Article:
"The shape of the narrative in the closing chapters of Acts is also most instructive. A quick comparison with Luke's gospel reveals a close parallel: Paul, like Jesus, goes on a long journey, ending up being tried before both Jews and Romans. The equivalent of the crucifixion, however, is not Paul's own death. Luke has no intention of making Paul a second redeemer, dying for the sins of the world. The crucifixion narrative in the gospel is echoed by the storm and shipwreck in Acts; the resurrection, by the safe arrival of Paul and his party in Rome, leading to the open and unhindered proclamation of the kingdom of Israel's god, the god now revealed in the risen Lord Jesus. The gospel of Jesus advances by the same means as Jesus himself had done; the cross and resurrection are stamped upon the life of the church that bears witness to them. But the work of the church derives from that of Jesus, and is not merely parallel to it."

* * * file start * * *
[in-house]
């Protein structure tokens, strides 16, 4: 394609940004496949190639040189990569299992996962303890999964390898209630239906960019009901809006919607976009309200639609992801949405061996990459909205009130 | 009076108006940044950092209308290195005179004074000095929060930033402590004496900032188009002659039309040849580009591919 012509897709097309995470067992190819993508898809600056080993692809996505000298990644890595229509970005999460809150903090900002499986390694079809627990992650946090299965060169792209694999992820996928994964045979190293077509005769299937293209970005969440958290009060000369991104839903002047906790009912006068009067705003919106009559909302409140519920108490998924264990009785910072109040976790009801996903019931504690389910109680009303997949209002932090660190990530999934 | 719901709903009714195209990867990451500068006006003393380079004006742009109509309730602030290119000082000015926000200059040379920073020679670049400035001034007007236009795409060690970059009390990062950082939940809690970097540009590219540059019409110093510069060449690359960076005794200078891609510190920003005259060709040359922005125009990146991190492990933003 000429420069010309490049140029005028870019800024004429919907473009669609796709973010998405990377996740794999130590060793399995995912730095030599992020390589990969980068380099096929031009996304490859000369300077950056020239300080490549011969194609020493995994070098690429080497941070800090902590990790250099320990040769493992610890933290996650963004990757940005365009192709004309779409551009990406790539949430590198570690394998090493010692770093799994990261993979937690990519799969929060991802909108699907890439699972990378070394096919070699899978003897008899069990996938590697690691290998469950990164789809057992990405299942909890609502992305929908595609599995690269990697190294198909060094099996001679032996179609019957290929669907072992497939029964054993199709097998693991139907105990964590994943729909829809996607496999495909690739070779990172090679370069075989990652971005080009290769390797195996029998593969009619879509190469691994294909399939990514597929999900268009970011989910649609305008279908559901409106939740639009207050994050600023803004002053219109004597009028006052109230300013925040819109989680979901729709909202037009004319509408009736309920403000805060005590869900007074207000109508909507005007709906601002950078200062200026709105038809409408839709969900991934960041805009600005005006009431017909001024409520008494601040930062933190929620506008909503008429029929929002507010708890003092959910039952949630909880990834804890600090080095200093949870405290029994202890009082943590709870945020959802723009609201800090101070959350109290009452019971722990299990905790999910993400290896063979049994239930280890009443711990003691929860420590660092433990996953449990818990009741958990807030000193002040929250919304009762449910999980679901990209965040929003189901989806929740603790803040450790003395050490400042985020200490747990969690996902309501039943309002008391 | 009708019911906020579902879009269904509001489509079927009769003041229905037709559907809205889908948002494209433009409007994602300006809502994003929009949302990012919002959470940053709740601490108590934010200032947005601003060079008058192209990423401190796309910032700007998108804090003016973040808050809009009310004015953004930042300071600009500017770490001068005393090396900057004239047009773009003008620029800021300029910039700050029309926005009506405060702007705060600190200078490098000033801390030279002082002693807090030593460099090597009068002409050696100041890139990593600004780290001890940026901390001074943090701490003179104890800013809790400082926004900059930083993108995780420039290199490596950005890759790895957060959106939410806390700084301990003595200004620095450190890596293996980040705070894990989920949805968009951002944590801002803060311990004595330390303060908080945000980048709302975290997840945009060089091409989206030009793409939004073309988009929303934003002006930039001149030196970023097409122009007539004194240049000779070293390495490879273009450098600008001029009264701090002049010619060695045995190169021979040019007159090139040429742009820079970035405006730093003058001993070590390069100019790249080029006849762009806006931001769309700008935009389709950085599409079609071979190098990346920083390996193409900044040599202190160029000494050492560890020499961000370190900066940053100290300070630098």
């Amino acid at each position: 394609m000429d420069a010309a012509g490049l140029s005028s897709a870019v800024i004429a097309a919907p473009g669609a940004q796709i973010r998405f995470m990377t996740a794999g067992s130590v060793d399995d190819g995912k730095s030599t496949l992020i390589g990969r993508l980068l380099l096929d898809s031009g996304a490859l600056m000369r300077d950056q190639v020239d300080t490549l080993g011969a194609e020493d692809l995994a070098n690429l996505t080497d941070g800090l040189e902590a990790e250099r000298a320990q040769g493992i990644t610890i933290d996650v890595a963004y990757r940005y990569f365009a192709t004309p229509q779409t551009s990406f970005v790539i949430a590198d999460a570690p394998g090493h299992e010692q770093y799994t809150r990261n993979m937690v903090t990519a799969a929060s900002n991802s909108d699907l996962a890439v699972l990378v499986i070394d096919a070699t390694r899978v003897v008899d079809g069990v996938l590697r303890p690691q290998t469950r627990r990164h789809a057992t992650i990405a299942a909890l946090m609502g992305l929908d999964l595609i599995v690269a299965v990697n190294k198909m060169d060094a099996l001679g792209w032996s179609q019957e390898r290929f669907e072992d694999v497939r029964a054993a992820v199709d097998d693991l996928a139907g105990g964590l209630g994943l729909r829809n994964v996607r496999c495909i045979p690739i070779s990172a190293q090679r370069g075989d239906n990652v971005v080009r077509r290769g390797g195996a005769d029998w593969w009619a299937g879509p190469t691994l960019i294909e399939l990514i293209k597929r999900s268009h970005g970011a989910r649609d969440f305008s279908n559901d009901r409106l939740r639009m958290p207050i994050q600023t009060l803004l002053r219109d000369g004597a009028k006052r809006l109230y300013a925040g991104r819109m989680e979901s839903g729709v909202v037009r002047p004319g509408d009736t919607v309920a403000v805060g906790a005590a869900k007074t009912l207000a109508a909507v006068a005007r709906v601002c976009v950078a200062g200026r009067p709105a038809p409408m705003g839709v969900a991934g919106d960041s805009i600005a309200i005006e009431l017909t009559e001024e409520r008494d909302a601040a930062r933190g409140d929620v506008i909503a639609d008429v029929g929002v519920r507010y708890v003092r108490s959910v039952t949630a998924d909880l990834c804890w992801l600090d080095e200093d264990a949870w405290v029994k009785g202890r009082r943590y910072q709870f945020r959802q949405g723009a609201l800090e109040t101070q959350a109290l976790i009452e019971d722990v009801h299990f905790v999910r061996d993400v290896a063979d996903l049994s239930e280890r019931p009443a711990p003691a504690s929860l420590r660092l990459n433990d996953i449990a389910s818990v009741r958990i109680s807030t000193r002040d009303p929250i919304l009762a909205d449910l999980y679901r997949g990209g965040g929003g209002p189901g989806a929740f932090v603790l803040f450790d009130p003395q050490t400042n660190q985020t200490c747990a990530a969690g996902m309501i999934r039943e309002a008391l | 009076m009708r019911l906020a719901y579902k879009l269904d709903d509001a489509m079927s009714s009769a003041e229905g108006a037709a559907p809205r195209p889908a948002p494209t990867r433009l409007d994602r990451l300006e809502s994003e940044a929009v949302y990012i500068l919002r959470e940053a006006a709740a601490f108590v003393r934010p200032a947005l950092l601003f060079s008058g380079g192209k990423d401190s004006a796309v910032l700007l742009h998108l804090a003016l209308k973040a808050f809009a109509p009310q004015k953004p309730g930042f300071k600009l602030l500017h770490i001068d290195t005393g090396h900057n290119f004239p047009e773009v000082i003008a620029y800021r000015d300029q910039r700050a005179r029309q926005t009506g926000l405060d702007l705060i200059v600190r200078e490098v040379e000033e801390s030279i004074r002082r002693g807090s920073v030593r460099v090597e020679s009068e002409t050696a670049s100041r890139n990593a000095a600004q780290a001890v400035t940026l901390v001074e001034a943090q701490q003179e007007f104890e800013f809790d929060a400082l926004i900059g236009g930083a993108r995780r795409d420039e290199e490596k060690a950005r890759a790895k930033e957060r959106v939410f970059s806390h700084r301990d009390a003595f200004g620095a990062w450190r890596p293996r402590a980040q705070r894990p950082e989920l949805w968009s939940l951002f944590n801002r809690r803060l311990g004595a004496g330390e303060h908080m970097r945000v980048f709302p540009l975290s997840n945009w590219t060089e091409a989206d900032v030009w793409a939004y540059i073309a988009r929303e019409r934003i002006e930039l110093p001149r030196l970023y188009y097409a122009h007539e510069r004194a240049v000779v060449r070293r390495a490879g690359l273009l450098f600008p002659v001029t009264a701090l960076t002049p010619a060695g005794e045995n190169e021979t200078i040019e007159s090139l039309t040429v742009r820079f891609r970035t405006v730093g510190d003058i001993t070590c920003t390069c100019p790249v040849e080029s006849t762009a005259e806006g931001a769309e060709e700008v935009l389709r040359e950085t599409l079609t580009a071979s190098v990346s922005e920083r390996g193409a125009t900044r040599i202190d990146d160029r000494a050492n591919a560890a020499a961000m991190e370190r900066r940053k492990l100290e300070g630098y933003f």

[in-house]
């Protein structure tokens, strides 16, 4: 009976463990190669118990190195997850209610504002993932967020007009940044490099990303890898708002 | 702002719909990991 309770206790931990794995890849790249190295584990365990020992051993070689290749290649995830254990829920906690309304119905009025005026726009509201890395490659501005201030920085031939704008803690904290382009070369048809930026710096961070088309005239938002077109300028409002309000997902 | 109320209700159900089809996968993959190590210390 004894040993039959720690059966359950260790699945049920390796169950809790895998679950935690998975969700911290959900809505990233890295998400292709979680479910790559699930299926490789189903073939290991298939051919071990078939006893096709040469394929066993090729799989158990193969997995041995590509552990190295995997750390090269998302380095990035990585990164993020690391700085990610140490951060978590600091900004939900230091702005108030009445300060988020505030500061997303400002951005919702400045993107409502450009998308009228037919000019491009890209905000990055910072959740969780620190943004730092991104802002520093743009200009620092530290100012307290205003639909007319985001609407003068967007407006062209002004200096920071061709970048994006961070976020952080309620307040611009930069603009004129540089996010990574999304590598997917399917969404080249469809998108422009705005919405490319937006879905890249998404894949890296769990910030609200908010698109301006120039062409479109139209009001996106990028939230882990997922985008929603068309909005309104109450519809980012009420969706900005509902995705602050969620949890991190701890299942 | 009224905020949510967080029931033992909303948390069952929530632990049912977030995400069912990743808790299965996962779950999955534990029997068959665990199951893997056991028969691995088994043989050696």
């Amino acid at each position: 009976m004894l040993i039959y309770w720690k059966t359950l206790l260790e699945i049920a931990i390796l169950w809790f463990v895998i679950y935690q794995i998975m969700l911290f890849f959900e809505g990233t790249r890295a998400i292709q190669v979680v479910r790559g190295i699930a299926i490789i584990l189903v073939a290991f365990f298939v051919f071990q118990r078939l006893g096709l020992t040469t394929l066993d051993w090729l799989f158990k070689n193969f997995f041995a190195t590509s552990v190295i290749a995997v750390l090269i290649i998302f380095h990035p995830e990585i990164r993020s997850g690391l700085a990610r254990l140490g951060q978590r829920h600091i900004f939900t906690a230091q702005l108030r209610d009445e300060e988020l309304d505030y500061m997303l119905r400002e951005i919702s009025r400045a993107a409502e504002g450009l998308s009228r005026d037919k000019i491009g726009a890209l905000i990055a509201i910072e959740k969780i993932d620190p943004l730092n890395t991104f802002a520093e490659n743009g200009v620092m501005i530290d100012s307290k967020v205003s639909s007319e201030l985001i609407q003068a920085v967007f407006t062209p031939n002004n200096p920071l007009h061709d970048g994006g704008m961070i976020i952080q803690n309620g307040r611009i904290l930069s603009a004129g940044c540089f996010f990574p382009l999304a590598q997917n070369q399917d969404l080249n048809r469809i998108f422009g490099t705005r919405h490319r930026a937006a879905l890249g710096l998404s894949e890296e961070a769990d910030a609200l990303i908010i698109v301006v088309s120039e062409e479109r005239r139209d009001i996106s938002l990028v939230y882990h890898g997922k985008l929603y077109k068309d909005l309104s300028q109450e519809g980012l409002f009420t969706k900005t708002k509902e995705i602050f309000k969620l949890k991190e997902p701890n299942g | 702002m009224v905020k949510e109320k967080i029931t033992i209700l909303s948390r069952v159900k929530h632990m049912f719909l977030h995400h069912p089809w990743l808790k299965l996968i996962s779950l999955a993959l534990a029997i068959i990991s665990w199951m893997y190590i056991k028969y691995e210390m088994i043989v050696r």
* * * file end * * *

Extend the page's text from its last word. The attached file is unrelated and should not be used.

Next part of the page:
-N.T. Wright, The New Testament and the People of God, 375.